Carotenoids make up a very large family of over 750 naturally occurring plant pigments. They are the compounds in fruits and vegetables that tend to give them their red, orange, and yellow color. What is so interesting is that with all the different carotenoids found in nature, the eye has developed the ability to specifically and selectively concentrate lutein and zeaxanthin in the eye, specific neurons involved in vision, and certain regions of the brain. Together with these other nutrients, the eye is well equipped to cope with the daily stresses.
Because our bodies cannot synthesize lutein, zeaxanthin, vitamin C, zinc, and flavonoids, they must be obtained from the diet or a nutritional supplement. Research has shown that levels of these eye-protecting nutrients correlate to the amounts we consume. Levels of these nutrients begin to increase in as short as a few days and continue to increase as long as they are being consumed. Unfortunately, once consumption of these nutrients stops, levels begin to decline as rapidly as they increased. Therefore, it is important to consistently eat a healthy diet and take a nutritional supplement that supports eye health.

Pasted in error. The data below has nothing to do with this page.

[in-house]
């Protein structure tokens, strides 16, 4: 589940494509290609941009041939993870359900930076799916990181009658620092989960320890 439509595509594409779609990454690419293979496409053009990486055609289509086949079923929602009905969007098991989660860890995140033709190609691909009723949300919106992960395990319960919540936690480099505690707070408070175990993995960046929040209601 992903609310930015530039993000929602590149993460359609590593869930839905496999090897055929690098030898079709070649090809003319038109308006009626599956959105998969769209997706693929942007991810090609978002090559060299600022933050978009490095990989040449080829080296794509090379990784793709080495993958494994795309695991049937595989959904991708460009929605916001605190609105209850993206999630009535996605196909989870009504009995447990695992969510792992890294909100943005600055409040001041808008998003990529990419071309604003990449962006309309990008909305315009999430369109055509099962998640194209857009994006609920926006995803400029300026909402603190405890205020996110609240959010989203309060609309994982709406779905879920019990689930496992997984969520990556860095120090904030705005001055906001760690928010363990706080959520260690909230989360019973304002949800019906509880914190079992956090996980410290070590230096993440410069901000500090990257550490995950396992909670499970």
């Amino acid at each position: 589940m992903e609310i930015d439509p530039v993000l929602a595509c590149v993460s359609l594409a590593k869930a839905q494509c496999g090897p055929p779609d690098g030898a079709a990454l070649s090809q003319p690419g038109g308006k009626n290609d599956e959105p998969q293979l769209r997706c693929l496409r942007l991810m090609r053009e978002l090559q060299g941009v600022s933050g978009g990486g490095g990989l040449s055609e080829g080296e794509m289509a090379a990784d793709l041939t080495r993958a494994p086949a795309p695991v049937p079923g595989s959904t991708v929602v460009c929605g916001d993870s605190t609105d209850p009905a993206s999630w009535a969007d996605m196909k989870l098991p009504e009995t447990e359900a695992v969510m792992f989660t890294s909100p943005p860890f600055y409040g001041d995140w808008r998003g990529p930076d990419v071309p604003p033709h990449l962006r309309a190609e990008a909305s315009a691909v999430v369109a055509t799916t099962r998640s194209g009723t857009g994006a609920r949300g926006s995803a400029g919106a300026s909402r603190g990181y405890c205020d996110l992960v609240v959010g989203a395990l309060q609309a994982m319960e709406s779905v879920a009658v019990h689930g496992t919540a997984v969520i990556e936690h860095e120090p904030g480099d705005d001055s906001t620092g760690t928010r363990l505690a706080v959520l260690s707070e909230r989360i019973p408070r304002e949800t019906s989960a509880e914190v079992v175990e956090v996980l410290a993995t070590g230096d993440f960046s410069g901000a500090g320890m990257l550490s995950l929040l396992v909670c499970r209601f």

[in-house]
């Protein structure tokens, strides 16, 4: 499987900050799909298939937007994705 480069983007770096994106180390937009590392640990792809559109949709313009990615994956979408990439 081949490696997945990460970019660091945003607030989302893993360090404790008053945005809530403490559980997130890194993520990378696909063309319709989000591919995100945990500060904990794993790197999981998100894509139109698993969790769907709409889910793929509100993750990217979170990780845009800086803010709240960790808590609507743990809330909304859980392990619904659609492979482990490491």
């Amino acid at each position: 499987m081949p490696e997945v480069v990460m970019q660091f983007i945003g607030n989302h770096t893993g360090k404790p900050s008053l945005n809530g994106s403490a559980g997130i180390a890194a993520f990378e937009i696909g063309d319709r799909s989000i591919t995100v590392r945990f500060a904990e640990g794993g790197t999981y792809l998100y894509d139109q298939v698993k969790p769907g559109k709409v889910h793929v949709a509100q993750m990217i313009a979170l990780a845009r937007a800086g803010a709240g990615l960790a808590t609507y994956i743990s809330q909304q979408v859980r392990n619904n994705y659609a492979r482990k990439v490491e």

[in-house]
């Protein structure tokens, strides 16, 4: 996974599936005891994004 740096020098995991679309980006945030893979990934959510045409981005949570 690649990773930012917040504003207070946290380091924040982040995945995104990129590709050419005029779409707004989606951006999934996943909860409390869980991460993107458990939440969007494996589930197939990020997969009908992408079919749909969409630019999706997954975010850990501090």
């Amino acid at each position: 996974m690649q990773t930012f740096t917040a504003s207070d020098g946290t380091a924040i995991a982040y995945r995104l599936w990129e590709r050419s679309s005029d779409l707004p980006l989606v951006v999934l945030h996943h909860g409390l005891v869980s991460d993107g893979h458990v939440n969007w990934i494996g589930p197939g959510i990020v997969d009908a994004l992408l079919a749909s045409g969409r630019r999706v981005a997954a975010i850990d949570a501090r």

Science of Visionex®
When light shines through the inner layers of the retina, it is filtered through the yellow pigment of the macula. The macula is especially vulnerable to oxidative damage because it has a high metabolic rate and because the light focused on it encourages the production of free radicals. The yellow pigment helps protect the sensitive receptors in the macula from the potentially harmful effects of short-wavelength blue light.*
Macular pigment includes the carotenoids lutein and zeaxanthin, an isomer of lutein, which protect eye health in two ways: first as filters that absorb some of the high-energy blue light and, second, as antioxidants that combat light-induced free radicals and other oxidants.